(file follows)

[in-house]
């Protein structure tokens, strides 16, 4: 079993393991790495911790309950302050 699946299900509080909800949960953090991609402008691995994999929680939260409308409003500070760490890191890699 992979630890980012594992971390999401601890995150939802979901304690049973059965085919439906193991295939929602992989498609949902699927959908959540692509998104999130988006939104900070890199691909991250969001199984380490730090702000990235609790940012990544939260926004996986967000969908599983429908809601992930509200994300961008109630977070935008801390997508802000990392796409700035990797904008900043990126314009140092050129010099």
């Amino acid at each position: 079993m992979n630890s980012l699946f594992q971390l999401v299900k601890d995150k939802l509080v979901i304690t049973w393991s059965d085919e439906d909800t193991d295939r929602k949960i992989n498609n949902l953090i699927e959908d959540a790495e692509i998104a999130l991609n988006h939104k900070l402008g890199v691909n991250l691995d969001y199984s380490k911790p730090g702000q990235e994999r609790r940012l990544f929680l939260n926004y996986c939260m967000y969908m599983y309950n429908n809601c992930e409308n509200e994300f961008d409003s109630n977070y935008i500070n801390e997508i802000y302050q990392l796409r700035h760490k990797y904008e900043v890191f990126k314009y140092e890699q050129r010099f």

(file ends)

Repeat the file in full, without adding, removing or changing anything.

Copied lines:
[in-house]
């Protein structure tokens, strides 16, 4: 079993393991790495911790309950302050 699946299900509080909800949960953090991609402008691995994999929680939260409308409003500070760490890191890699 992979630890980012594992971390999401601890995150939802979901304690049973059965085919439906193991295939929602992989498609949902699927959908959540692509998104999130988006939104900070890199691909991250969001199984380490730090702000990235609790940012990544939260926004996986967000969908599983429908809601992930509200994300961008109630977070935008801390997508802000990392796409700035990797904008900043990126314009140092050129010099």
């Amino acid at each position: 079993m992979n630890s980012l699946f594992q971390l999401v299900k601890d995150k939802l509080v979901i304690t049973w393991s059965d085919e439906d909800t193991d295939r929602k949960i992989n498609n949902l953090i699927e959908d959540a790495e692509i998104a999130l991609n988006h939104k900070l402008g890199v691909n991250l691995d969001y199984s380490k911790p730090g702000q990235e994999r609790r940012l990544f929680l939260n926004y996986c939260m967000y969908m599983y309950n429908n809601c992930e409308n509200e994300f961008d409003s109630n977070y935008i500070n801390e997508i802000y302050q990392l796409r700035h760490k990797y904008e900043v890191f990126k314009y140092e890699q050129r010099f």